In the case of complementary angles, the sum of two adjacent angles will equal 90°. Supplementary angles are adjacent angles whose addition will equal 180°, which we just used to prove the vertical angle theorem.
These concepts are appropriate within the vertical angle theorem and vertically opposite angles because supplementary and complementary angles do not satisfy the characteristics of vertically opposite angles.
There are several characteristics of vertically opposite angles. Regardless, odds are that you will only need these two to secure your examination.
Vertically opposite angles are always congruent. Hence, if angles A and B are vertically opposite, they will measure the same.
Vertically opposite angles are never adjacent. They can share, at most, a vertex.
Where Can You Locate Opposite Angles in Real-Life Situations?
You may think where you can find these concepts in the real world, and you'd be surprised to observe that vertically opposite angles are quite common! You can locate them in various daily objects and circumstances.
For instance, vertically opposite angles are created when two straight lines overlap each other. Right in your room, the door installed to the door frame creates vertically opposite angles with the wall.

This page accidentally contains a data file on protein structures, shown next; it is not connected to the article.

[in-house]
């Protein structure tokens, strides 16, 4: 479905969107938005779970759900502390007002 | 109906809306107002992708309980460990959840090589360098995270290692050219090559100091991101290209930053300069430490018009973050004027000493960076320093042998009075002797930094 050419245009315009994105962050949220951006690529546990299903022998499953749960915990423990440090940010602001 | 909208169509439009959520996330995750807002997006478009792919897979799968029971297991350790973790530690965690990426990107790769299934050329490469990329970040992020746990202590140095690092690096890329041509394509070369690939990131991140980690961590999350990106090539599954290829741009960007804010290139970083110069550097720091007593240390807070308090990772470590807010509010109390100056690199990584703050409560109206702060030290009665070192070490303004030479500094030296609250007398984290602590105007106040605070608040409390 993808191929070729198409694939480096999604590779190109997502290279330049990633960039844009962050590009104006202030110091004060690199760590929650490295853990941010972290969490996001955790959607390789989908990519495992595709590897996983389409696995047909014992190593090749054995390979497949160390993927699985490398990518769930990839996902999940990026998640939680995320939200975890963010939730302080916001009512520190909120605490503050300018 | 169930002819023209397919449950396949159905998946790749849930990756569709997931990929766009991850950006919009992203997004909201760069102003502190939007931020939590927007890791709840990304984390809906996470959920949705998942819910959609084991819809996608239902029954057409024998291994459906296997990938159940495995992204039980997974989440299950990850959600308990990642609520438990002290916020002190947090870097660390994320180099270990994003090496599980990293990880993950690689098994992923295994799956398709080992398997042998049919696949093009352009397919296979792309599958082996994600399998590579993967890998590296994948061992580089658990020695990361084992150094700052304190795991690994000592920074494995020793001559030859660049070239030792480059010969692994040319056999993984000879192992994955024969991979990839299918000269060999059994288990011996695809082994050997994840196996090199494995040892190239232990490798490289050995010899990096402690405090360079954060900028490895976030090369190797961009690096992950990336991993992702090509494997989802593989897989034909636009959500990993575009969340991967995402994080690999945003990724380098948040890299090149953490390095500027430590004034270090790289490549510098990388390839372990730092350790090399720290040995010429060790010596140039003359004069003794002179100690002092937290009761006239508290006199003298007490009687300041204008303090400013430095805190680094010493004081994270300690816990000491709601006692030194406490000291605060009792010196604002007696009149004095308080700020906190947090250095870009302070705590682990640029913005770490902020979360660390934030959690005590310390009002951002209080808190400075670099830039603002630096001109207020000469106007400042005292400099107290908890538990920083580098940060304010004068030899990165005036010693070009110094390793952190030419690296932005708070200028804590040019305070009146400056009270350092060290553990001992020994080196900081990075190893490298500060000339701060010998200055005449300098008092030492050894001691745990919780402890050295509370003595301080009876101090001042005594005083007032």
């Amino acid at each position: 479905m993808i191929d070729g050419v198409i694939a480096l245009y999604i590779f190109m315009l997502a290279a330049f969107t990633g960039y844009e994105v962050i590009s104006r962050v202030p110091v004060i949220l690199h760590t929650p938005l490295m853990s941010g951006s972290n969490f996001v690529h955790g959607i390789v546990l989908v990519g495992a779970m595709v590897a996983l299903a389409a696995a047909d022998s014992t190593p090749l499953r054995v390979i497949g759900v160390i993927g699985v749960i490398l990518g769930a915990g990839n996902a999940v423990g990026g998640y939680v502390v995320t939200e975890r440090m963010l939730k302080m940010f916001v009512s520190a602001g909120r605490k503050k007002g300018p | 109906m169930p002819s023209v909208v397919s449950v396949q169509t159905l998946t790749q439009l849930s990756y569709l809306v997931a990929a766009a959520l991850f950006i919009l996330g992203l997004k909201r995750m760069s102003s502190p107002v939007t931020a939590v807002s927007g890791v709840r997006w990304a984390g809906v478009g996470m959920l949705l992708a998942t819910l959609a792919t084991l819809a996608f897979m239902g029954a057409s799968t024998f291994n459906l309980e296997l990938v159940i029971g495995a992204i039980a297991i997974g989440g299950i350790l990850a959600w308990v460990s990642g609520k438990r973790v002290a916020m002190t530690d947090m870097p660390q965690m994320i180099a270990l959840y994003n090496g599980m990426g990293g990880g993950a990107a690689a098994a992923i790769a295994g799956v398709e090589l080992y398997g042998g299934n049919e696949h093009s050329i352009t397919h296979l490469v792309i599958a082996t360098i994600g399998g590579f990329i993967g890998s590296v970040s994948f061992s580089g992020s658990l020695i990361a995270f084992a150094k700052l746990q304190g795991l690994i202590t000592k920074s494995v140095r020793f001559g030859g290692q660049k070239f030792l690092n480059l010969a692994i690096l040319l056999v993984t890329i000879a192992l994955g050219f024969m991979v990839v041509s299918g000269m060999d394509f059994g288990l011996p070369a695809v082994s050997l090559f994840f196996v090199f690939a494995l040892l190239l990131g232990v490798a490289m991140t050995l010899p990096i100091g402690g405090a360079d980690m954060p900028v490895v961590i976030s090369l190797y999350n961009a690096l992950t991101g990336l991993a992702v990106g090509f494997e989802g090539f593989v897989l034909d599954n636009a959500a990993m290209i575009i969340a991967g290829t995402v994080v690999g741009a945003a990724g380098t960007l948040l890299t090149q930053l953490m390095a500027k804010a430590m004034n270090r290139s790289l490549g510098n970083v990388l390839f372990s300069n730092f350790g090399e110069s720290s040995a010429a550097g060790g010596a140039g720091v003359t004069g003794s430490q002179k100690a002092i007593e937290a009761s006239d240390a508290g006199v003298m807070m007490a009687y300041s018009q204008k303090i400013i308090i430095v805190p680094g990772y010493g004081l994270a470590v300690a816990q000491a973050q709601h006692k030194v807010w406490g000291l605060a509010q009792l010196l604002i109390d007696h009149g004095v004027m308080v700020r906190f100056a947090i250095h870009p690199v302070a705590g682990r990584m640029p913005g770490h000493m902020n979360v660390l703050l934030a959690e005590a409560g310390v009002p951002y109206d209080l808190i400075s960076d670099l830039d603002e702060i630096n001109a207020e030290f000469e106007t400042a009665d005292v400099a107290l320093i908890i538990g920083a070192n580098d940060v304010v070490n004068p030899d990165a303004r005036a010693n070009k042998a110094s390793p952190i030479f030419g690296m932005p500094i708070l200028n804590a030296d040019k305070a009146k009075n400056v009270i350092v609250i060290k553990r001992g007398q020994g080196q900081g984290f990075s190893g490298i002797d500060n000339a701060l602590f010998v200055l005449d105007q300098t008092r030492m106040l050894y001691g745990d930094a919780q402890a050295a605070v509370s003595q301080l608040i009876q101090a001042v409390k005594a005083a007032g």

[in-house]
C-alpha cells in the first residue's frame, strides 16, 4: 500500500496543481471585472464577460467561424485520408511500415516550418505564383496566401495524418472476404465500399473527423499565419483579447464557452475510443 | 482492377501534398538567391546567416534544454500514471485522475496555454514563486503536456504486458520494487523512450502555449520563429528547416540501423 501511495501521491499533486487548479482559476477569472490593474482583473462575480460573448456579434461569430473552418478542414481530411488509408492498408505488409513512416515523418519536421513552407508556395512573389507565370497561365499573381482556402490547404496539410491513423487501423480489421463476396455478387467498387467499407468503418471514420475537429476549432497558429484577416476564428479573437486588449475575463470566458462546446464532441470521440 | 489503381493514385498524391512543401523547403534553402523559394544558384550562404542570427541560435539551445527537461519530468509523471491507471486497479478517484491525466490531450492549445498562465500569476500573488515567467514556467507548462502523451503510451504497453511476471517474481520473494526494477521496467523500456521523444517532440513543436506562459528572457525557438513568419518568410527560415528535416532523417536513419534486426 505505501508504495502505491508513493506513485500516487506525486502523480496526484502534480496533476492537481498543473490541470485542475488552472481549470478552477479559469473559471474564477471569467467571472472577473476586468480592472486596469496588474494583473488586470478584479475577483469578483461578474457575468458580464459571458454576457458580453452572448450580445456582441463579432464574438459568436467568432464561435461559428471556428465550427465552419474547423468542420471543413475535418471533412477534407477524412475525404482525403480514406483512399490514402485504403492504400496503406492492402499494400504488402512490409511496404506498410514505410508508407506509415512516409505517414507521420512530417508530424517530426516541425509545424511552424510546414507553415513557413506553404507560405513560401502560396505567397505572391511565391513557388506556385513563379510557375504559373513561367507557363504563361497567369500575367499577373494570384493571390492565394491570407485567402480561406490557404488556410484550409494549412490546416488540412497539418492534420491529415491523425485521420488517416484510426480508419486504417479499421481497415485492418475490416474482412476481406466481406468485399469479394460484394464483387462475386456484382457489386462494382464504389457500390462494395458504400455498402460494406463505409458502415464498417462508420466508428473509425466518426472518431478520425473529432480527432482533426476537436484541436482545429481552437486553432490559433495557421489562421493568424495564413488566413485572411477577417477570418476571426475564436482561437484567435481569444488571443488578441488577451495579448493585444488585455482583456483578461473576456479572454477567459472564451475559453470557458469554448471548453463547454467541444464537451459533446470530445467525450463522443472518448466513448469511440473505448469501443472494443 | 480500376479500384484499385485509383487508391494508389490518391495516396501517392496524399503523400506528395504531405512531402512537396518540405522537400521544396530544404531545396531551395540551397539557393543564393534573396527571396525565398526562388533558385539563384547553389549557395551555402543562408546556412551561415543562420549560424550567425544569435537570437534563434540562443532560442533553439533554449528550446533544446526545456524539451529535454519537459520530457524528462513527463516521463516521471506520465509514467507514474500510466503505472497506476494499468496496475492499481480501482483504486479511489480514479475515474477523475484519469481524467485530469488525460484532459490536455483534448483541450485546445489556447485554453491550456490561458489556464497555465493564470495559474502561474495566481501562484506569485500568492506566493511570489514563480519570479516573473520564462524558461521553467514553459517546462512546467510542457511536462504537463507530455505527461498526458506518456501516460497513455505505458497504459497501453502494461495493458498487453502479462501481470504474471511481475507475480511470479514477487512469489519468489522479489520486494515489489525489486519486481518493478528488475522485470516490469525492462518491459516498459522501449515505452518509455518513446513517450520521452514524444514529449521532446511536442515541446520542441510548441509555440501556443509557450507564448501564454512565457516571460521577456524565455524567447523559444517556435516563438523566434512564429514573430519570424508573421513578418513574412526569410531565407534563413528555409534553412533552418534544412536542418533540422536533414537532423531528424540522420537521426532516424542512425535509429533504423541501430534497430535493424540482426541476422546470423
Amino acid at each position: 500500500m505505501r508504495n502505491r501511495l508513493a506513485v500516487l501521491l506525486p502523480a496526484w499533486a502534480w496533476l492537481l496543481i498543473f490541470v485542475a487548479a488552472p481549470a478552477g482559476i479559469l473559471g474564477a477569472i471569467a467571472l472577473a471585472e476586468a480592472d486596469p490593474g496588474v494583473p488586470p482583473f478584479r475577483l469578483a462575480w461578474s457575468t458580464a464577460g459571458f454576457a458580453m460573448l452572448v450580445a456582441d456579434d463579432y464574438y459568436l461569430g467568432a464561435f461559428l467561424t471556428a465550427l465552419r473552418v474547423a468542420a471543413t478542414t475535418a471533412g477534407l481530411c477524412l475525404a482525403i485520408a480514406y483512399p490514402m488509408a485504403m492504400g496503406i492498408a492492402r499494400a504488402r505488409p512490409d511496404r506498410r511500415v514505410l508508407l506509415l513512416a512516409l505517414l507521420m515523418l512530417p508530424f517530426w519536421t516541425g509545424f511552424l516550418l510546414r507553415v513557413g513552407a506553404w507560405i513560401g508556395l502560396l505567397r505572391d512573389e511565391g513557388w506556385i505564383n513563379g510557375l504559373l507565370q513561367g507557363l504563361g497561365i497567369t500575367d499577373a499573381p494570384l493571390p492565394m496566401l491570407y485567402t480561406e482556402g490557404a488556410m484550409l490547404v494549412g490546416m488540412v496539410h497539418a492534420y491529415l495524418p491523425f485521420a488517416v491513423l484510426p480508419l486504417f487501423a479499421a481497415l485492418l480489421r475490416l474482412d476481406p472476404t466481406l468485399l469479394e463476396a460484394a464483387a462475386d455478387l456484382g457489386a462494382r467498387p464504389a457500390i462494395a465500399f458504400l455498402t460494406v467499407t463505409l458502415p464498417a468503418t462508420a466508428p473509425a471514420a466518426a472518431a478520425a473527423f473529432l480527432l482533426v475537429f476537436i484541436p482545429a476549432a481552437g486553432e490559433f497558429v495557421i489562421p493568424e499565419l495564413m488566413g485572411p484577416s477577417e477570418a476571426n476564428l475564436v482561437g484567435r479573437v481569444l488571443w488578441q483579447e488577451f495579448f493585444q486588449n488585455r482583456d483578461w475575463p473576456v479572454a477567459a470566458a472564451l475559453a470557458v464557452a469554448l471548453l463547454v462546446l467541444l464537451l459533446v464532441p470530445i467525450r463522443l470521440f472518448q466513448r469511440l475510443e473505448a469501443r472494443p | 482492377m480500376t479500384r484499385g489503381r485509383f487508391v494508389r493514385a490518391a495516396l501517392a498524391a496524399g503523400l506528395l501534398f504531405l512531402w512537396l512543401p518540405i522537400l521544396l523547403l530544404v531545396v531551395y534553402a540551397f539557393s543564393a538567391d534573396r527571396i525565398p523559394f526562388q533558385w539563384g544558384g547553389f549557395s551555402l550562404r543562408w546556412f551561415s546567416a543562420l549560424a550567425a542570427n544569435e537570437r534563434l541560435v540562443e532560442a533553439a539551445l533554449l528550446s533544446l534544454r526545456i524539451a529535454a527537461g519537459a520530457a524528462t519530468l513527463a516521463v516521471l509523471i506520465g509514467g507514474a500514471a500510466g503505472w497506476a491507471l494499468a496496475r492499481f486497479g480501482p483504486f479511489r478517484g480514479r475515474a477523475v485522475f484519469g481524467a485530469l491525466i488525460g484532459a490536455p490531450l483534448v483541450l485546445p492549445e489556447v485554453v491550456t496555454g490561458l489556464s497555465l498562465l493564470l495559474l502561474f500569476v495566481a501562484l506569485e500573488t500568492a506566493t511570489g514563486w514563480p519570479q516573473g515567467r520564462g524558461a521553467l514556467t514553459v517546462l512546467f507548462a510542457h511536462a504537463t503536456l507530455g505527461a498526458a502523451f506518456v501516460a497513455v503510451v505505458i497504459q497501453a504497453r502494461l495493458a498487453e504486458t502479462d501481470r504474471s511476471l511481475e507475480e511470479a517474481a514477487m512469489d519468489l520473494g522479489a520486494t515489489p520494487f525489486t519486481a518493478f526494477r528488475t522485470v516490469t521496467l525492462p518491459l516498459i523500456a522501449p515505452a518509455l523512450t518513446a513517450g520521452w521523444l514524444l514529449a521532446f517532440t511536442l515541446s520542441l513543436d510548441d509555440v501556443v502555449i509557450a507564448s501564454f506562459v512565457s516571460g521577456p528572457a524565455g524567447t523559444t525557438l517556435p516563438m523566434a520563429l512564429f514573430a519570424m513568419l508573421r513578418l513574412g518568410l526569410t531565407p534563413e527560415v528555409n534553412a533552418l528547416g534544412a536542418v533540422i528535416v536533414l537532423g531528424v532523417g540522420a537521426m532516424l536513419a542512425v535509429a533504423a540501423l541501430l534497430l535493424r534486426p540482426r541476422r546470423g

Open a pair of scissors to make two intersecting lines and adjust the size of the angles. Track intersections are also a great example of vertically opposite angles.
Finally, vertically opposite angles are also discovered in nature. If you watch a tree, the vertically opposite angles are created by the trunk and the branches.
Be sure to observe your environment, as you will detect an example next to you.
Puttingit All Together
So, to summarize what we have considered so far, vertically opposite angles are made from two overlapping lines. The two angles that are not adjacent have the same measure.
The vertical angle theorem states that when two intersecting straight lines, the angles created are vertically opposite and congruent. This theorem can be tried out by depicting a straight line and another line overlapping it and using the concepts of congruent angles to complete measures.
Congruent angles means two angles that measure the same.
When two angles share a side and a vertex, they can’t be vertically opposite. However, they are complementary if the addition of these angles equals 90°. If the sum of both angles equals 180°, they are deemed supplementary.
The total of adjacent angles is consistently 180°. Thus, if angles B and C are adjacent angles, they will always add up to 180°.
Vertically opposite angles are quite common! You can locate them in several daily objects and situations, such as doors, windows, paintings, and trees.
Look for a vertically opposite angles practice questions on the internet for examples and exercises to practice. Mathematics is not a spectator sport; keep practicing until these theorems are rooted in your brain.
However, there is no problem if you need further support. If you're having a hard time to grasp vertical angles (or any other ideas of geometry), consider enrolling for a tutoring session with Grade Potential. One of our professional tutors can help you grasp the topic and ace your next test.